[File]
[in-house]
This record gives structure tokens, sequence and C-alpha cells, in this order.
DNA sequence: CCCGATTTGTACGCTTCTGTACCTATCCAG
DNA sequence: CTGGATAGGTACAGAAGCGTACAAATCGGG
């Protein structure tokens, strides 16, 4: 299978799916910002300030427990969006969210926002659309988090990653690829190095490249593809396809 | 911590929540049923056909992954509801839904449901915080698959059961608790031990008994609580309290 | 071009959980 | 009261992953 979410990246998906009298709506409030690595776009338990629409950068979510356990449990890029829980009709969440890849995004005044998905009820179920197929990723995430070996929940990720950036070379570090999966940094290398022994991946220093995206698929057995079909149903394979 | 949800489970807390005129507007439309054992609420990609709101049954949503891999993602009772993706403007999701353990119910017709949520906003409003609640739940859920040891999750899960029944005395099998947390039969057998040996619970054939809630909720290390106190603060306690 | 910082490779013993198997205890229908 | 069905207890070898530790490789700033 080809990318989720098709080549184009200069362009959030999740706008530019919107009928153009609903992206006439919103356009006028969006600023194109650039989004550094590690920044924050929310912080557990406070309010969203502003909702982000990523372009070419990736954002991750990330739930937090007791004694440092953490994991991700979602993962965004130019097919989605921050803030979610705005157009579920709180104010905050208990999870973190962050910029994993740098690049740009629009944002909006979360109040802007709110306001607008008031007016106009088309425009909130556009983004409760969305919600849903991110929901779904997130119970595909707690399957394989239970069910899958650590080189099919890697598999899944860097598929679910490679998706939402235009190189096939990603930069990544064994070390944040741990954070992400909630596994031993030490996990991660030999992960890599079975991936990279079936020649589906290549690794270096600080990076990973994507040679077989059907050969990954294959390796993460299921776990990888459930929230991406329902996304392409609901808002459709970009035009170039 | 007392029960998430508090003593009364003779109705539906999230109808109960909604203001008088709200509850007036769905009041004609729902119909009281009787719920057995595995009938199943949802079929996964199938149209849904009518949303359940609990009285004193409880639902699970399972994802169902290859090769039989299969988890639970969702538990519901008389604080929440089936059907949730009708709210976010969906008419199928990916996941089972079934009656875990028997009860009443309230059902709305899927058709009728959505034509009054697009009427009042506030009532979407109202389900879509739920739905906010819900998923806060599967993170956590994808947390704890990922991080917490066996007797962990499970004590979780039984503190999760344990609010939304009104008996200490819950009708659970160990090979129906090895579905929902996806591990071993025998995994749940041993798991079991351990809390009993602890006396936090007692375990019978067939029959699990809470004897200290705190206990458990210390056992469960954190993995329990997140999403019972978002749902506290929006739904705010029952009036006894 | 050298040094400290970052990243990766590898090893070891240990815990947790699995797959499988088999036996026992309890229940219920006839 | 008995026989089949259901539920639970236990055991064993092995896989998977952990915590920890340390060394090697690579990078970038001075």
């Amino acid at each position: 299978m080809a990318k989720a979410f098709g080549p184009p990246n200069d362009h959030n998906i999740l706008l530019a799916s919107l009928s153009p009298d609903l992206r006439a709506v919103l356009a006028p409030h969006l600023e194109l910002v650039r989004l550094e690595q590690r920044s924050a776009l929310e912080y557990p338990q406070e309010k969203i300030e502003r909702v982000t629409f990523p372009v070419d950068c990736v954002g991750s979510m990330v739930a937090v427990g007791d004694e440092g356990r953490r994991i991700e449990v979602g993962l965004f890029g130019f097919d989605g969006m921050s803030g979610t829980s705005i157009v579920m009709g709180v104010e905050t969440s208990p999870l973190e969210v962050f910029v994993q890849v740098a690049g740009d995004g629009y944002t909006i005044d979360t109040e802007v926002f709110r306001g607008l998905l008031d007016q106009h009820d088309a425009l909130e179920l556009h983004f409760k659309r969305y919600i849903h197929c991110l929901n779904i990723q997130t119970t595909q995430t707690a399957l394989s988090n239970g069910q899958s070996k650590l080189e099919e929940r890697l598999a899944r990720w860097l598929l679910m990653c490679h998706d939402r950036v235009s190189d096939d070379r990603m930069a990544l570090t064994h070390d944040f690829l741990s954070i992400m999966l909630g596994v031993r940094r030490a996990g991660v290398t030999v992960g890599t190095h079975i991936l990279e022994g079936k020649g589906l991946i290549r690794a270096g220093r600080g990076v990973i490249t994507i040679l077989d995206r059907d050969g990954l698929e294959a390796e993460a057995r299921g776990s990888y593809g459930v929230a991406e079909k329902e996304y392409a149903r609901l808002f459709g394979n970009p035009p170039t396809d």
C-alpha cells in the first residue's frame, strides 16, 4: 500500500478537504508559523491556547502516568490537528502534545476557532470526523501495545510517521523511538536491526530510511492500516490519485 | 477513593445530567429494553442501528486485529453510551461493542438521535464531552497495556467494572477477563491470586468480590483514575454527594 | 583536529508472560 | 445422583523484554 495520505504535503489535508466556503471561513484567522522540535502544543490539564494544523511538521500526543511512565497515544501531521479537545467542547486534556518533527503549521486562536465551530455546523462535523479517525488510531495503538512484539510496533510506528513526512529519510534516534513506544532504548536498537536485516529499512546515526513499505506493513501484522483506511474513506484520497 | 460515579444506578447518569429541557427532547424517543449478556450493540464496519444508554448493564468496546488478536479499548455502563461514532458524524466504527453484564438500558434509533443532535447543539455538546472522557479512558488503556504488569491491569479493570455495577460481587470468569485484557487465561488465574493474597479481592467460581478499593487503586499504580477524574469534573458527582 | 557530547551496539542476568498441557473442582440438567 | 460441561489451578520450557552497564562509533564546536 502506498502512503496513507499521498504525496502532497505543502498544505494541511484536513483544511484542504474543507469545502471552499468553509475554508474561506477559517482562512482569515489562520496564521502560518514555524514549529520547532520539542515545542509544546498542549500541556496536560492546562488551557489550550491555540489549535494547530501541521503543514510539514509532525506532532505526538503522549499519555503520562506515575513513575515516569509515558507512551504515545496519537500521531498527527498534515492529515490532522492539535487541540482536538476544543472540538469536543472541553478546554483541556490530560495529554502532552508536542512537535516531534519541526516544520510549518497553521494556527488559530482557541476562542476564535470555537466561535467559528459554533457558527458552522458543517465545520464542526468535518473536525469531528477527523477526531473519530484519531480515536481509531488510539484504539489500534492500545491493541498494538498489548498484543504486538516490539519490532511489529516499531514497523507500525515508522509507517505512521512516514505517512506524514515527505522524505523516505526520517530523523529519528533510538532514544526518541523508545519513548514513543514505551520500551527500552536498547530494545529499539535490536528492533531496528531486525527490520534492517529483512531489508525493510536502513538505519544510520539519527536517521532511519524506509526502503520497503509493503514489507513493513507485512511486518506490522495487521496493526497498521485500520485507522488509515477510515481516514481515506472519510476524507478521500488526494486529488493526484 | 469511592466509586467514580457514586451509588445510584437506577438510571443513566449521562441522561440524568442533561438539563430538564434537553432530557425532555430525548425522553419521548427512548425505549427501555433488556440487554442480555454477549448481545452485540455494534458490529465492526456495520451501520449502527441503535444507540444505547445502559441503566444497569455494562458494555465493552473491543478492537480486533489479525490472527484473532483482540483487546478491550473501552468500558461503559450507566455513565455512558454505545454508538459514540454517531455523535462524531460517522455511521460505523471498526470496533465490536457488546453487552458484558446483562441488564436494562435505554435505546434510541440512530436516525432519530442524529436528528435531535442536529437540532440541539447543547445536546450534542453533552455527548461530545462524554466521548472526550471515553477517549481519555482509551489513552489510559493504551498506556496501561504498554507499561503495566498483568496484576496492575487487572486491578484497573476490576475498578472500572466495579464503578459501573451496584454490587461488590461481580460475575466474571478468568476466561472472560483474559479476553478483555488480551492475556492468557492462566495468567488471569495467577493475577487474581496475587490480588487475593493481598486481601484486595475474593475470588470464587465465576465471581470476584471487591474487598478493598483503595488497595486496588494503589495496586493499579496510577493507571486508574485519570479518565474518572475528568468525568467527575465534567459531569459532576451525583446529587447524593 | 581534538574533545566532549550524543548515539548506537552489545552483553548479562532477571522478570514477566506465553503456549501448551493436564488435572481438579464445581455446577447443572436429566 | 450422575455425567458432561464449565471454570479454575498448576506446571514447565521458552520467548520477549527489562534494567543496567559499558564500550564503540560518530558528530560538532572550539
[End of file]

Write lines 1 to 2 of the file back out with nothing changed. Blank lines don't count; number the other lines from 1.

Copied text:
[in-house]
This record gives structure tokens, sequence and C-alpha cells, in this order.